Living in Whangarei you can't help pondering the traffic woes of Auckland commuters with the number of vehicles on our roads increasing. Cars are more diverse, interior gadgets digitised and even number plates are getting a facelift with personalisation.

In modern times, it is easy to overlook the hazards once faced by our ancestors, when the very first motorised vehicles hit the roads.

A reminder of those nascent times can be found at Whangarei Museum where staff recently uncovered some rare and rather primitive examples of vehicle recognition. Simplistic in form, they are made from small tin squares, painted with "W.B.C.", allotted registration number and year.

When donated by Mr B. Baxter of Morningside in 1965, no details were given of who these plates originally belonged to, but they would've been mounted on some of the earliest motorised vehicles in Whangarei.

Whangarei Museum staff recently uncovered some rare and rather primitive examples of vehicle recognition.
Whangarei Museum staff recently uncovered some rare and rather primitive examples of vehicle recognition.

Various cars were imported into the country from 1898, and in this year the first automobile legislation, the McLean Motor-Car Act, was passed. The act legalised the operation of motor vehicles, restricting their speed to 12 miles per hour (19km/h). It also stipulated that after sunset, cars were to carry a forward-facing light and had to display a painted identification mark which was to be registered with local authorities.

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Initially vehicle registration was a regional rather than country-wide practice. Vehicle owners were issued a number, but it was up to them to provide a plate which was made of various materials. These numbers had to be displayed on the vehicles' right-hand side and were often painted on.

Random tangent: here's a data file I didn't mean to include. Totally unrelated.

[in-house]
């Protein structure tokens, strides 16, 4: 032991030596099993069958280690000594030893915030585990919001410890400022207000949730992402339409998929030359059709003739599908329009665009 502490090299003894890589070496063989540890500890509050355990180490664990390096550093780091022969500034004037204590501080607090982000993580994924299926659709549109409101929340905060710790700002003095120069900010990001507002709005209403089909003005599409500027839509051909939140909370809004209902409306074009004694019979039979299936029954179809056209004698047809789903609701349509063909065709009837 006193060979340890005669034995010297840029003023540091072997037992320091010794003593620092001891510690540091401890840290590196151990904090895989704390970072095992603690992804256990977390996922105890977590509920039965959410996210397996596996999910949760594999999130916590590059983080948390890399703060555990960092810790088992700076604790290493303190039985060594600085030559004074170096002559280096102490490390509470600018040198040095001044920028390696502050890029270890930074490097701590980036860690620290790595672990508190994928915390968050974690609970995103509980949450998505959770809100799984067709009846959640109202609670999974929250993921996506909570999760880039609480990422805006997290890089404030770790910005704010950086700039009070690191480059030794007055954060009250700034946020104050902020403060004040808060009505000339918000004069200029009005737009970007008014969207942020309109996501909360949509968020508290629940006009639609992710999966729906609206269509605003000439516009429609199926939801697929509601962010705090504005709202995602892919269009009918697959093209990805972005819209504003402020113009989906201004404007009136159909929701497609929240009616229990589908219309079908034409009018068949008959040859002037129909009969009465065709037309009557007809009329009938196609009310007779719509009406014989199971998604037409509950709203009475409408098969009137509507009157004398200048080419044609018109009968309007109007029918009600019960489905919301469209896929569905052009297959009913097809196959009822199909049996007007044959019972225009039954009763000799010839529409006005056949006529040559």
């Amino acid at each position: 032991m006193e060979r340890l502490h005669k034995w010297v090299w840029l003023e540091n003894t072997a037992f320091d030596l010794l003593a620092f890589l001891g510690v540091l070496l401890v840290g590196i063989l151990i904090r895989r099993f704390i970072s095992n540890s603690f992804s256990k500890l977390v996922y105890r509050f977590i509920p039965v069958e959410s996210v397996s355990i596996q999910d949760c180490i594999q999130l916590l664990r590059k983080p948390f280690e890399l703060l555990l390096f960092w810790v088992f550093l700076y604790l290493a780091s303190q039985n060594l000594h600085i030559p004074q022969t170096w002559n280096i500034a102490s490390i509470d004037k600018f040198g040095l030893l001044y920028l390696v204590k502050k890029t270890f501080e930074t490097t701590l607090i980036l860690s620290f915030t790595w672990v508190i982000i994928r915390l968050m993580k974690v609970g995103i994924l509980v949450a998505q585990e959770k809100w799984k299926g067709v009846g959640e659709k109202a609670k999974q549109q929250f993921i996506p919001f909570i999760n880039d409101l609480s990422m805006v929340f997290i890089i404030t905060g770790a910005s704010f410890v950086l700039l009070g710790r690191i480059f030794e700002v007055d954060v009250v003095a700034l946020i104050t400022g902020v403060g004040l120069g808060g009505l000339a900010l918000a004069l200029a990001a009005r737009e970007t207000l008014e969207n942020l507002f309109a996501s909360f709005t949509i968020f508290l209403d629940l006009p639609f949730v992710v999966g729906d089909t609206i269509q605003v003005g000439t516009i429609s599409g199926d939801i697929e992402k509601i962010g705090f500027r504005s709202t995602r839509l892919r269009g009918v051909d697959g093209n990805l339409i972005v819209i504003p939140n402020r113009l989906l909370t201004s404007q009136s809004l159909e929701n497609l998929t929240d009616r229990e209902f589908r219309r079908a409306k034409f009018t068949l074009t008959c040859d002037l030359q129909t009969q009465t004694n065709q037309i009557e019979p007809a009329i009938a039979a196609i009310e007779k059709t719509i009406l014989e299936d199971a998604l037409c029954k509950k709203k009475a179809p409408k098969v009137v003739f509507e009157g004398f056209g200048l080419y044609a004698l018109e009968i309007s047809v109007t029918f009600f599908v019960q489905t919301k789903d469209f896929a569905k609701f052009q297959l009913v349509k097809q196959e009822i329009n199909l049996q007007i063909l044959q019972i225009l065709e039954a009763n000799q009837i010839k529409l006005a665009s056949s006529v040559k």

Early 20th century cars cost more than senior public servants earned annually, so the initial market was limited to the wealthy. Although motor vehicles were not common in Whangarei until about 1916, the district's first car, a Cadillac, owned by Mr Fred Foote, arrived in Whangarei in 1906.

Despite the rapid growth of societies such as Automobile Clubs, many people were reluctant to embrace motoring as cars threatened the great equine infrastructure of coach painters, carriage makers and blacksmiths. They frightened animals, collided frequently with trees, bystanders, fences and street lamps.

The plates are made from small tin squares, painted with
The plates are made from small tin squares, painted with "W.B.C.", allotted registration number and year.

It didn't take long for the country's first traffic fine to be issued to a driver who in 1900 failed to stop his car when he came upon a tethered horse. The horse bolted, taking with it the lamp-post to which it was tied.

As roads improved, and motorcars pervaded towns, horse transportation gradually went into decline. Travellers ranged further with many clubs and organisations arranging outings for day trippers such as the North Auckland Automobile Association's run in 1915 from Weaver's paddock to Maunu to visit the new reservoir under construction.

When central government took over car registration in 1925, nationally issued plates were supplied each year and were United States-made green with white numbers prefixed with NZ, some of which are also held at Whangarei Museum. This was the only year the country initials appeared on plates until recently.

Today, vehicle registration can be done online in the comfort of your home. Who would've thought it, and who would have thought the number plates being used on their cars in 1919 would still be around almost 100 years later.

■ Natalie Brookland is collection registrar, Whangarei Museum at Kiwi North.